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The importance of social medicine

By George Thomas

Binayak Sen, who was arrested in Chhattisgarh in May, is one of very few medical practitioners in India who see their role as not just saving individual lives but examining and highlighting the social context of disease. Is it just to arrest a doctor who is acting according to his conscience?

The arrest of Dr Binayak Sen, a paediatrician in Chhattisgarh in May 2007, focuses attention on the role of a doctor in a democracy in general and in India in particular.

The general perception of both the general public and the medical fraternity is that the function of a medical practitioner is to cure, or aid in the cure of, illness. If the idea of prevention comes in at all, it is in the form of interventions like vaccination and public sanitation. All doctors are taught, at least in classes on social and preventive medicine, that infectious diseases are the major cause of mortality in India, and that these diseases thrive in conditions of undernutrition which is endemic in India.

But social and preventive medicine is the orphan of medical education, and most doctors see themselves as saving individual lives - the stuff of reality television. Therefore a doctor like Binayak Sen, who chooses to look at the social context of disease, is considered a maverick. There is really nothing new about considering the social context of disease. Rudolf Virchow emphasised it, and William Osler, the oft-quoted physician, is reputed to have said that it was not sufficient to know the disease the patient had, but equally important to know the patient the disease had.

Independent India has paid lip service to the concept of universal medical and health care, starting with the recommendations of the Bhore Committee. The fact however is that although a lot has been achieved, it is nowhere near what could have been done. India has the largest number of people with tuberculosis, preventable blindness, and many other diseases. We fare poorly in the indices of maternal, perinatal and child mortality.

Lacking a social and political perspective, very few doctors question why the health situation in India is so bad. When Amartya Sen mentions the subject it might, at best, become a topic of discussion for a few days. By and large health professionals see nothing wrong in a situation where those who can afford it can obtain the best medical care, while those who have no money may not receive even the most elementary life-saving intervention.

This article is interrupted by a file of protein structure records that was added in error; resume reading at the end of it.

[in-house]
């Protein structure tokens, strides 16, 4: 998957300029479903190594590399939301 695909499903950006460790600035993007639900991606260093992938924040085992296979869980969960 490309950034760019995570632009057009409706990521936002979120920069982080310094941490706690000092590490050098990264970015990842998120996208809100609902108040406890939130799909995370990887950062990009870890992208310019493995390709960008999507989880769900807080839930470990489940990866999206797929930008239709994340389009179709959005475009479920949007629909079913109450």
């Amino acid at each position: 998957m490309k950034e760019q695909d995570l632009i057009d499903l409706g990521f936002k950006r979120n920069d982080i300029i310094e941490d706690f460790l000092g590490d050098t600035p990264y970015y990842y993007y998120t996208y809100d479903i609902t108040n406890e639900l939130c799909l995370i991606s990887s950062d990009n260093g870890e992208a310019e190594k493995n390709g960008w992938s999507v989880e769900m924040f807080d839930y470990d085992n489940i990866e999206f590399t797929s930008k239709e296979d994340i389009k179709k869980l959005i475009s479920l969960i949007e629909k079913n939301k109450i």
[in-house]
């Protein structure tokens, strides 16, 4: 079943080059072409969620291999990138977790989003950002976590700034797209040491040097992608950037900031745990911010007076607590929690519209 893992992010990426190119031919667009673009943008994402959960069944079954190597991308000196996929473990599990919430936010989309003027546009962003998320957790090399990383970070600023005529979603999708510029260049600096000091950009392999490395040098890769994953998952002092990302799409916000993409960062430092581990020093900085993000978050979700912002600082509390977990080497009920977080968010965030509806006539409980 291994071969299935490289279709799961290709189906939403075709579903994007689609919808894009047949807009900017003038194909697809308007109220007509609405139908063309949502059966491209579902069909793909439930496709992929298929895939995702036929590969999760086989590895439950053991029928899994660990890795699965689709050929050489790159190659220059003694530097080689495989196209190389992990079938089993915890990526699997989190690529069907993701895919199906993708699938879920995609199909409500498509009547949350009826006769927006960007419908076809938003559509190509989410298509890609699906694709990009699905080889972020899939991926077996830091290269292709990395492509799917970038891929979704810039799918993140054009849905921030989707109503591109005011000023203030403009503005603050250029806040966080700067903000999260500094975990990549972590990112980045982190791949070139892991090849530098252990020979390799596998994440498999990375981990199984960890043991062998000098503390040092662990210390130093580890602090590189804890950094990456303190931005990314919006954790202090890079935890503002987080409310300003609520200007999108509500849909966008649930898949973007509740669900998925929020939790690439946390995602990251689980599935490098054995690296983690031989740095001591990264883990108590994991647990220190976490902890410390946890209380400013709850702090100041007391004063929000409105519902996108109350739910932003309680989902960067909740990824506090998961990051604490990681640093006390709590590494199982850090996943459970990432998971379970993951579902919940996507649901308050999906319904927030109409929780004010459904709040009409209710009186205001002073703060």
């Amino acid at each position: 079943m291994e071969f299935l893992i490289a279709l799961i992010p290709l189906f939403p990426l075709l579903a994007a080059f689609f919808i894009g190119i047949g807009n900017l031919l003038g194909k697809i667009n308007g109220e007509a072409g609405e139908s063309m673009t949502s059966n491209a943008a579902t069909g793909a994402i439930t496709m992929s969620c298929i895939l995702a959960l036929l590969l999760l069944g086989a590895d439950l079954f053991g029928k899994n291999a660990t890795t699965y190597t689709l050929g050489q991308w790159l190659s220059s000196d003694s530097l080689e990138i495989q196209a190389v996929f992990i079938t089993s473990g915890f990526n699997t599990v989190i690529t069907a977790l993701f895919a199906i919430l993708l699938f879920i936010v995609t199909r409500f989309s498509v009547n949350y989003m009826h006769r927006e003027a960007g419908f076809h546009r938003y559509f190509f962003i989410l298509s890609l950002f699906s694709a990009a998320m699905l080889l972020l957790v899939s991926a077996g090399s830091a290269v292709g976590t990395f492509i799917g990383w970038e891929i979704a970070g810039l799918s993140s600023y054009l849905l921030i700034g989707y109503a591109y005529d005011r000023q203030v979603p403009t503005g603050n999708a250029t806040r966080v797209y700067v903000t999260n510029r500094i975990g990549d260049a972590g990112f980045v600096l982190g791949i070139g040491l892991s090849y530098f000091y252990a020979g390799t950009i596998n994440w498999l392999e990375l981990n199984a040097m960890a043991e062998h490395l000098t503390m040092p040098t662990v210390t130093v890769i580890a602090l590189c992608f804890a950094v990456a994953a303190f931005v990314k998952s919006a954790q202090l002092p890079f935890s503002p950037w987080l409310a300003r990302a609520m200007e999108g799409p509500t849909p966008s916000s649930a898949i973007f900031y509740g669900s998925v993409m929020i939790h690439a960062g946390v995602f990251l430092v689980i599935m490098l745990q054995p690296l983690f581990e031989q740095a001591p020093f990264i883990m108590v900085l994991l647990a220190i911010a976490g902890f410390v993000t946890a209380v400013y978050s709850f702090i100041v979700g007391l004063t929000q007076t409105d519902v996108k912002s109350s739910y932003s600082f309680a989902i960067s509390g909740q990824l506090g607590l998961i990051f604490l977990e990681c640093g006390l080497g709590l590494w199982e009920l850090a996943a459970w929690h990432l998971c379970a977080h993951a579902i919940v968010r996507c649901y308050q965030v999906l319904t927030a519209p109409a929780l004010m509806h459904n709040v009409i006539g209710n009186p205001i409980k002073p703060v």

In India, health activism goes far beyond anti-tobacco campaigns. It recognises that poverty and injustice are the major sources of ill health. Therefore activists like Dr Binayak Sen involve themselves in campaigns to improve the economic and social condition of the people among whom they work. This can be considered preventive medicine in the purest sense since it seeks to address directly the most fundamental cause of ill health. Thus it is not surprising to find health activists (very few of whom are doctors), taking up issues such as environmental degradation and deprivation and discrimination, whether based on gender, caste or uneven distribution of resources, and questioning the responsibilities of governments on these subjects. Surely such activity is legitimate in a democracy?

Health activism of this kind is understood as working with people to assert their legitimate rights so that their health is safeguarded. During such activity, activists may come into conflict with the existing government. But dissent is an essential part of democracy, and it is by negotiation with conflicting ideas that a healthy democratic society develops.

The fundamental question is: Is it ethical for a doctor who is aware of the real causes of disease to refuse to get involved in trying to change those conditions? And is it just to arrest the doctor who is acting according to his conscience?

From available reports, the charge against Dr Binayak Sen is that he was in contact with a banned organisation. He was arrested under a special law which abrogates the rights of the arrested to most safeguards available to citizens of India. These safeguards are meant to prevent the arbitrary arrest of people just because the government does not like them. We must remember that for an ordinary citizen, who is not protected by being a member of a powerful political party, arrest on petty grounds is still a daily possibility. The special law takes away the safeguards of compulsory bail, and Dr Sen is still in jail without clear reason. If Dr Binayak Sen has contravened any law let him be charged. If not, he must be released immediately.

(George Thomas is an orthopaedic surgeon based in Chennai and editor of the Indian Journal of Medical Ethics)

InfoChange News & Features, June 2007